What is Contango?
It’s no secret that oil is cheap right now (really cheap). But what happens if oil is too cheap? Investors and consumers are capitalizing on the historically low price of oil by purchasing record amounts of it to store—then to be sold when the price inevitably rebounds. The only problem: when there’s that much oil in circulation, the world starts to run out of room to store it.
This is Contango. When a commodity is oversupplied and isn't being consumed as quickly as it's being produced, some of the purchased goods must be stored for later use. Those buying oversupplied oil must pay for the cost of storing it until the date it is either used or sold. This storage cost drives up the future price of a commodity, above the current market price. Essentially, buying oil to use or sell three months from now costs more than buying it to use right now. Currently, the price of Brent crude oil for June costs $1 more than it does in May.
The low price of oil has caused some lower capacity oil projects to close, and those that have been able to keep their pumps going have needed to further increase production to remain profitable. As a result, global oil inventories have hit successive 80-year highs in recent weeks.
This current global oil oversupply is predicted to be larger than the last time oil was in contango from 2008 to 2009. Not only is this current contango a result of an increase in US oil production, but an opening of more transit pathways and storage facilities for American oil. The openings of massive storage facilities in the American midwest have allowed more North American oil to be easily and cheaply stored for later transportation to international markets.
In Cushing, Oklahoma—the largest oil hub in the U.S.—the amount of oil in storage has more than tripled in four years, from 15 million barrels in September 2008 to 47 million by summer 2012. Even with this increase in capacity, analysts say that if the current surge in the availability of oil continues, excess storage space will quickly be occupied. Though the outlook for oil demand is weakening, in 2015, US oil output has been steadily increasing by 1 million barrels per week. If this trend continues, experts are projecting that 80% of Cushing’s capacity will be hit around mid-April.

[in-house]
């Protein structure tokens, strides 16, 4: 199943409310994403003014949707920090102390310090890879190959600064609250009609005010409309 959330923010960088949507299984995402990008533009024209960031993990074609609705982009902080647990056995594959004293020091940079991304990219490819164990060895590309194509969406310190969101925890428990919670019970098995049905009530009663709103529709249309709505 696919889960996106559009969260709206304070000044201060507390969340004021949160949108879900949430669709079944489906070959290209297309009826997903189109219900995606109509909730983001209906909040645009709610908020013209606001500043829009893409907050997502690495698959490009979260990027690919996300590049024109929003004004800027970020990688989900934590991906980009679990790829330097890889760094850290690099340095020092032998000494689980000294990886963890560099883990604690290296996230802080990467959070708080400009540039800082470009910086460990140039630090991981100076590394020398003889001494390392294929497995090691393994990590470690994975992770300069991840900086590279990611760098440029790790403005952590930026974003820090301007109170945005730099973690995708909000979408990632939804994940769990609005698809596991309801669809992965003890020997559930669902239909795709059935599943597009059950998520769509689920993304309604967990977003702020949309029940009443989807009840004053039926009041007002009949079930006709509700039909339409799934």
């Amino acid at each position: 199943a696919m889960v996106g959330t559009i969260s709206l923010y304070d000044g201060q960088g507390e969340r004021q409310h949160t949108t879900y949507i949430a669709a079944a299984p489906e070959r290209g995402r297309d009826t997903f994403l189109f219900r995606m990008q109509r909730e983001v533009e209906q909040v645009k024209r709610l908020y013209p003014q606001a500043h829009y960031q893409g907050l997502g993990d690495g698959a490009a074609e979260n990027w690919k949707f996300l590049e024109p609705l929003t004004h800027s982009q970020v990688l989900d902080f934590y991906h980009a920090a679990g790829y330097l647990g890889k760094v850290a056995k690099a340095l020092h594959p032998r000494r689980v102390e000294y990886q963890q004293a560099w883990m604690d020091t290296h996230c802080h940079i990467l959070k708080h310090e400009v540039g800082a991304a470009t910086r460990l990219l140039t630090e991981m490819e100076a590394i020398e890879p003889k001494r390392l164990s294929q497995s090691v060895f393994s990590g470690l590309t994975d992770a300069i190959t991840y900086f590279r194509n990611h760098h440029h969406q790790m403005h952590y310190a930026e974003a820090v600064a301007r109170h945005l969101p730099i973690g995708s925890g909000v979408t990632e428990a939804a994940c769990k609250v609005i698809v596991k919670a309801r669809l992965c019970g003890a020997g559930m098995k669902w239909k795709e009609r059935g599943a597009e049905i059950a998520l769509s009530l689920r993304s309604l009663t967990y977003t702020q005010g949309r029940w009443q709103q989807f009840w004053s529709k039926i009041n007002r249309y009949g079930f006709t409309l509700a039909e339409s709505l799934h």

As storage space for crude oil begins to run out, oil holders start looking for more unconventional or ideal places to store excess oil. Where this oil ends up, and how it gets there, can have both positive and negative effects on the global supply chain.
One strategy oil holders begin to look at when on shore storage space begins to fill up is using off shore oil tankers. Over the past several months, shipowners have been hesitant to take calls from oil companies looking to lease their vessels, given seasonal hikes in freight rates. As the rates die down, freight companies are likely to be more open to lock in oil storage rates, rather than dealing with unpredictable freight rates. This could ultimately lead to a shortage in available container ships, potentially catalyzing an increase in freight rates.
Unfortunately for sea based storage tankers, the dramatic increase in the global oil supply isn’t generating as much demand as anticipated. Land based storage facilities expanded more rapidly than initially anticipated by analysts, dramatically reducing the need for offshore storage solutions. Oslo based investment bank RS Platou Markets reported last week that the industry’s largest storage tankers are earning 23% less per day than previously estimated. While this is bad news for companies looking to bring in some extra storage cash, in the short term, unneeded storage space frees up previously committed vessels to compete for freight charter work.
US rail freight rates may also see a dramatic increase, as the number of carloads of crude oil being handled to and from these storage facilities skyrockets. In 2008, US freight railroads delivered 9,500 carloads of crude oil. In 2013, they delivered 435,000—a 4,400% increase. This dramatic increase in volume has lead to an increase in stress put on the US freight rail system. As the number of carloads handled every day continues to grow, expect freight rates to increase as well.
ExxonMobil predicted in its global energy report released earlier this year that demand for oil will be increase by 35% by 2040. High levels of future demand may begin to mitigate the dramatic oversupply of oil and assuage anxiety surrounding global oil storage capacity. For months, analysts have been waiting to see which will happen first: running out of physical storage space as the supply of excess oil grows, or a decline in production as the US oil rig count falls and new projects are cancelled. If the former outpaces the latter, the world oil supply could be headed towards a super contango, wherein the future price of oil is far higher than the current spot price. In that case, expect the cost of freight shipping to increase as more ship owners opt to store oil instead of moving freight. If a decline in oil production occurs in time to lessen fears of running out of storage space for crude oil, then the contango and its effects will begin to dissipate and freight rates should stabilize.
The low price of oil ostensibly has positive implications for supply chains—low oil prices imply lower shipping and logistics costs. The unfortunate reality may be that the increase in oil production that accompanies these lower prices will result in a net loss for supply chains.
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